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Jane Austen threatens to sully Winchester

8 March 2024

It is a truth universally acknowledged that statues of public figures are hated by everyone, except perhaps their creators and, hopefully, their subjects, if they’re still alive to see them. Jane Austen will of course not be around when, or if, the statue commemorating her 250th birthday is erected at Winchester Cathedral next year, but according to Winchester resident and Jane Austen Society vice president Elizabeth Proudman, the author would not have approved of the proposal anyway. ‘She is known to have been a modest woman who shunned publicity,’ Proudman wrote in a letter to the Hampshire Chronicle in December.

Similar views were aired at a public meeting last week, in which local residents raised concerns that an Austen statue would lead to the ‘Disneyfication’ of the cathedral. Proudman herself is quoted as saying, ‘I don’t think we want to turn it into Disneyland-on-Itchen’. Having seen images of the statue’s maquette – admittedly, not the finished product – Rakewell feels compelled to observe that this seems unlikely. It is no disrespect to the statue’s creator, Martin Jennings – who has such works as the coin effigy of King Charles III and the John Betjeman statue at St Pancras station to his name – to say that it’s difficult to imagine hordes of parents being woken up on the first day of the summer holidays by their screaming six-year-olds begging to be driven down the A31 to catch a glimpse of Austen in the bronze.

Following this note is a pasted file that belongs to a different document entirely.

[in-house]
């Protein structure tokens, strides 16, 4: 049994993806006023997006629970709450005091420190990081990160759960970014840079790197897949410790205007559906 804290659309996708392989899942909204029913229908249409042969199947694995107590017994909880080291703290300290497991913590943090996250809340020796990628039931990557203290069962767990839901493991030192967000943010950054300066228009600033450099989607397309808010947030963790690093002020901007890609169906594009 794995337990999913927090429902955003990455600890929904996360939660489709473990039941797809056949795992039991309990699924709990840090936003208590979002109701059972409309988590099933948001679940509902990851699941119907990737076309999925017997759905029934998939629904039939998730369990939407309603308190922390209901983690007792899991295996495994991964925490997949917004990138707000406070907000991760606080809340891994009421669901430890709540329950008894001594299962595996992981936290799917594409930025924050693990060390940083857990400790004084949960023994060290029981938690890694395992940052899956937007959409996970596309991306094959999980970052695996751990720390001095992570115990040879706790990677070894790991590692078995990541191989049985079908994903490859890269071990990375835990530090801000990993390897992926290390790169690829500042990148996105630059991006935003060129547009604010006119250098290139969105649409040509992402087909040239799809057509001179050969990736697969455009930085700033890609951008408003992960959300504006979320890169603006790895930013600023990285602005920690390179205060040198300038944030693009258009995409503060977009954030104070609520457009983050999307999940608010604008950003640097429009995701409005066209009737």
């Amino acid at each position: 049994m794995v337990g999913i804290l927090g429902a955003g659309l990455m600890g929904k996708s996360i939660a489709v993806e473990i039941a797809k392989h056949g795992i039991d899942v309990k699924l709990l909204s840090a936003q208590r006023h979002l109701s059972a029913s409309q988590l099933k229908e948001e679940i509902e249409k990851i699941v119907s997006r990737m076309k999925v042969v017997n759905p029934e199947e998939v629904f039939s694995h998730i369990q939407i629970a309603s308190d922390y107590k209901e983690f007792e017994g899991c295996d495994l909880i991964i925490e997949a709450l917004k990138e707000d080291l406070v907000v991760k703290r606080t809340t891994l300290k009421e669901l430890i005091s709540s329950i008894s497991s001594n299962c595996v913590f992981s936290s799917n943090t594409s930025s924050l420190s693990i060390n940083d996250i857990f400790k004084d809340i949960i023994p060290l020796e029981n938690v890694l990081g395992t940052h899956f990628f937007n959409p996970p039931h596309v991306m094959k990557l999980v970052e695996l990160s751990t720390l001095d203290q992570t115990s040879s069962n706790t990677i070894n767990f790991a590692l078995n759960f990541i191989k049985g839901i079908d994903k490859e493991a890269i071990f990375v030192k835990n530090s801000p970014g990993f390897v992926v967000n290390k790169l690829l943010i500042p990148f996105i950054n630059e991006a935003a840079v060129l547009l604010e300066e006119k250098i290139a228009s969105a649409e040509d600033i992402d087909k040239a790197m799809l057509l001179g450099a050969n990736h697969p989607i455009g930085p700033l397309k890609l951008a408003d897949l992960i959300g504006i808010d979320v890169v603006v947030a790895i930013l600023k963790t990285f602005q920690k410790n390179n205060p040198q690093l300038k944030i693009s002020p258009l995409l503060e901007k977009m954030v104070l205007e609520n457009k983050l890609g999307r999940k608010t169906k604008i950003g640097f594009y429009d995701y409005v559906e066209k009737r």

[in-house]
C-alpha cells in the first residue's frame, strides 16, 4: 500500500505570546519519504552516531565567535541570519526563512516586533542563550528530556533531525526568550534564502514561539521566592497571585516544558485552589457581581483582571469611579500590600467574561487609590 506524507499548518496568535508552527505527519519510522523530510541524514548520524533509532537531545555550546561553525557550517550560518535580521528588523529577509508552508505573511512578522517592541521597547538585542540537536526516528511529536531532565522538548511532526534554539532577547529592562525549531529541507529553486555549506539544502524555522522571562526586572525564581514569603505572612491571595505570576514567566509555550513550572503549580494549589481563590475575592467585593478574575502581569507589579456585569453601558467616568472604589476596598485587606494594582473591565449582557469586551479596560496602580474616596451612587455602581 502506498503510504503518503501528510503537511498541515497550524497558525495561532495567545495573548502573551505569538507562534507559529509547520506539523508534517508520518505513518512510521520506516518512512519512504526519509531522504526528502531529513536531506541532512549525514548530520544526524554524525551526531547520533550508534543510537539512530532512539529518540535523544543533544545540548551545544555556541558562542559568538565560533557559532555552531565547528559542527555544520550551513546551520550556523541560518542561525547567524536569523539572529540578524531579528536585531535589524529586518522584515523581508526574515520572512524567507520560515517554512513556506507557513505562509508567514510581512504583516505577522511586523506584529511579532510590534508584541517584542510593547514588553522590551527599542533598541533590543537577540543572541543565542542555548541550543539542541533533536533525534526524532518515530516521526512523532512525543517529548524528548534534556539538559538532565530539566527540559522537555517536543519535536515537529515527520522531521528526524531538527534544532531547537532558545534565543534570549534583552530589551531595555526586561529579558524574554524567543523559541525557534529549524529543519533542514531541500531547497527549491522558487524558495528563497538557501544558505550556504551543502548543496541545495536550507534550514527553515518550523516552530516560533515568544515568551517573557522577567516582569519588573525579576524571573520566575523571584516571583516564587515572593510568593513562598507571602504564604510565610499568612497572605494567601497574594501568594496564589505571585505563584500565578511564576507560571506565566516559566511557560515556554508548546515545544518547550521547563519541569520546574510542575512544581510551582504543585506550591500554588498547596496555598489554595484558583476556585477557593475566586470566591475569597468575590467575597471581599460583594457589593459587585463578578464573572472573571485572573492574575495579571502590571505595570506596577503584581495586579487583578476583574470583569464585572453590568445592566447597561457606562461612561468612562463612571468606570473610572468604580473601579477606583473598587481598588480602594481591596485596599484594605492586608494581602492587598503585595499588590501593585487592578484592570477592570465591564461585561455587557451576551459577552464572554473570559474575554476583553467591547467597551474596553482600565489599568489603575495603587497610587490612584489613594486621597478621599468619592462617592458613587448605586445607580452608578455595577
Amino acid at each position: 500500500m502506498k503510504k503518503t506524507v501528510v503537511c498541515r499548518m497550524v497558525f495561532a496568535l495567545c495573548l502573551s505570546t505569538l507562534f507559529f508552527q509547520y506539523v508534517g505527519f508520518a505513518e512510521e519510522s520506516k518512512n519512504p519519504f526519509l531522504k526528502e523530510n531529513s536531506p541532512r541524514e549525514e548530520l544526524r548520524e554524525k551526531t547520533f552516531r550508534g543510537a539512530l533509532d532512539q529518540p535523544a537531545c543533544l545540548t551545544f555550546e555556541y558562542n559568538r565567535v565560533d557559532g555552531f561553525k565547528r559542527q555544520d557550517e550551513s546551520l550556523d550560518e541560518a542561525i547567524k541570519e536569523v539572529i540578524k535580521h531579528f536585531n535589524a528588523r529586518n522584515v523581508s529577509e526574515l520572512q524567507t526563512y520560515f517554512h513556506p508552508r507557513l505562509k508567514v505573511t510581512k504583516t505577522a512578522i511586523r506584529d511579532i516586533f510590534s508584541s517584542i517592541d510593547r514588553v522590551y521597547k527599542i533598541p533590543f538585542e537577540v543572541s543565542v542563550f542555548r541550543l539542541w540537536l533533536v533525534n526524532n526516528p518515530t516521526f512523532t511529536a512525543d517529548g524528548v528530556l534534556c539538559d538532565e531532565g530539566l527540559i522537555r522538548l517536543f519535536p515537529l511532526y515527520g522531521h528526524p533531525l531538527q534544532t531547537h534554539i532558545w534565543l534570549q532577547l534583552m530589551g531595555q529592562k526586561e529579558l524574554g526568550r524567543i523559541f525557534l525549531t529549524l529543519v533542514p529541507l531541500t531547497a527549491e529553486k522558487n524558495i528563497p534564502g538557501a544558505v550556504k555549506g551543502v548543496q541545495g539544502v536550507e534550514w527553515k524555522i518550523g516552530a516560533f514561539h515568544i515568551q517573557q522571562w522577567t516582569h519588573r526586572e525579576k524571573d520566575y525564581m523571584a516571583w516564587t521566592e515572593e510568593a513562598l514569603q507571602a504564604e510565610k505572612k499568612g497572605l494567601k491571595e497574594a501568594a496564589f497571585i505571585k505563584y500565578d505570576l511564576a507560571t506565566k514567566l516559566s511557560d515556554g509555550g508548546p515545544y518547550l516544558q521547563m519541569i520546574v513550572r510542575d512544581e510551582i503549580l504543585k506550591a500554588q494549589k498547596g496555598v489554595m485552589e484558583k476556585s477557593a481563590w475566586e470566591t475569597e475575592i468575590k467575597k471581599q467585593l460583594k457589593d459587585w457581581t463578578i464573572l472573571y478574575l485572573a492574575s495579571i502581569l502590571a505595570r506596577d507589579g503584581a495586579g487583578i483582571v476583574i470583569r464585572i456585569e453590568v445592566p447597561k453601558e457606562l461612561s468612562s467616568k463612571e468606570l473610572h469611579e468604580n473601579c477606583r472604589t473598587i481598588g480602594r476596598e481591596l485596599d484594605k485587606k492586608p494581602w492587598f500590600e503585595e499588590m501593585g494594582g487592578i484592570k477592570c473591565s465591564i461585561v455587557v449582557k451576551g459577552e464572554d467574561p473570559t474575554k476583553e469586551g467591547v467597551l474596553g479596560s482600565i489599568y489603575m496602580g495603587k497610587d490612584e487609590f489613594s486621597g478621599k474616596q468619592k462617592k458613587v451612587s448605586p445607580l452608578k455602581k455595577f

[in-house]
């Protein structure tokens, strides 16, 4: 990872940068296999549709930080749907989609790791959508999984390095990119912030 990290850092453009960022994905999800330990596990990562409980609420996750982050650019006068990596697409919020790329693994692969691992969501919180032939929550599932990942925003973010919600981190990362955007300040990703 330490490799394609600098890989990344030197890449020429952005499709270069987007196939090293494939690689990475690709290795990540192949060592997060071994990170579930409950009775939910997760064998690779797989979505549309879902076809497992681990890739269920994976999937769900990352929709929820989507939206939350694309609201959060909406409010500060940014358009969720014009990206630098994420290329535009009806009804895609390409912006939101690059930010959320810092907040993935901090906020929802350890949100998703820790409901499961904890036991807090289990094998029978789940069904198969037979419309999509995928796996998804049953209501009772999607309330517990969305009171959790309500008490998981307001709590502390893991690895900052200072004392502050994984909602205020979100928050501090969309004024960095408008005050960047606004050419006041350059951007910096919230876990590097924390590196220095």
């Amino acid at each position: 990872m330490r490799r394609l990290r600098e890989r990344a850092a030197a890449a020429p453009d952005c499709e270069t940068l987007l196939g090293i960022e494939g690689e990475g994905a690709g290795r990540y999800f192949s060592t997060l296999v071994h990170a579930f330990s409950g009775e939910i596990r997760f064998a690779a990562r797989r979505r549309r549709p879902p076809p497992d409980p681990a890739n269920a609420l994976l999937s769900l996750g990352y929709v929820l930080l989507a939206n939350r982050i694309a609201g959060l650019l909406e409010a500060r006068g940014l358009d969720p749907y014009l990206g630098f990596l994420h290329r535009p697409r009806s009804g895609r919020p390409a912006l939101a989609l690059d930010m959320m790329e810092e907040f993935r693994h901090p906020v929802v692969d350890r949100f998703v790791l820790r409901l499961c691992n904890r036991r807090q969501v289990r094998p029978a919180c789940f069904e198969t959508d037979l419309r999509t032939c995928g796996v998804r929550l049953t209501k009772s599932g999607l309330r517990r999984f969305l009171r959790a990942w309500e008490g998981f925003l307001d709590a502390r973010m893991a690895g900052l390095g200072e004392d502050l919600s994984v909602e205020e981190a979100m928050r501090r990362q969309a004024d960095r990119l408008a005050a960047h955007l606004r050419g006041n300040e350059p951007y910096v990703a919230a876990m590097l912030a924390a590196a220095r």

Maquette of Jane Austen statue by Martin Jennings. Courtesy the artist/Steve Russell Studios

Winchester’s is not the first wrangling over a sculptura non grata in recent years: Maggi Hambling’s much-derided attempt to capture the ‘spirit’ of Mary Wollstonecraft on Newington Green, for instance, which revealed that the ‘spirit’ of the greatest feminist thinker of the 18th century was in fact a tiny nude woman surfing a misshapen version of one of those massive subterranean worms from Dune. Or the eminently meme-able bust of footballing GOAT Cristiano Ronaldo that was unveiled at Madeira airport in 2017, which some commentators observed looked more like the former F1 star David Coulthard. To his credit, the bust’s creator, Emanuel Santos, defended himself admirably from the backlash, telling an interviewer, ‘Even Jesus did not please everyone.’ Preach, Emanuel.

Cristiano Ronaldo, as seen by Emanuel Santos

Bad likenesses have a long and storied lineage. When Auguste Rodin’s ogreish Monument to Balzac went on display in Paris 1898, it caused such distaste that it was rejected by the Société des Gens de Lettres, the very group that had commissioned it in the first place. Yet by 1969 Kenneth Clark had declared it ‘the greatest piece of sculpture of the 19th century’; wander among the hedgerows of the Musée Rodin’s gardens today and you’ll stumble upon it in pride of place. Perhaps there’s a lesson in that for Jennings, Hambling, Santos and all the other maligned craftspeople around the world: just wait 70 odd years and things will blow over. By the year 2095, perhaps Austen, Wollstonecraft and Ronaldo will be standing toe to toe, gracing the gardens of some prestigious, as-yet unbuilt gallery. Or, as Lady Russell wisely remarks in Persuasion, ‘time will explain.’

Hambling’s sculpture For Mary Wollstonecraft (2020), installed on Newington Green, London, in 2020.

Hambling’s sculpture For Mary Wollstonecraft (2020), installed on Newington Green, London, in 2020. Photo: Ioana Marinescu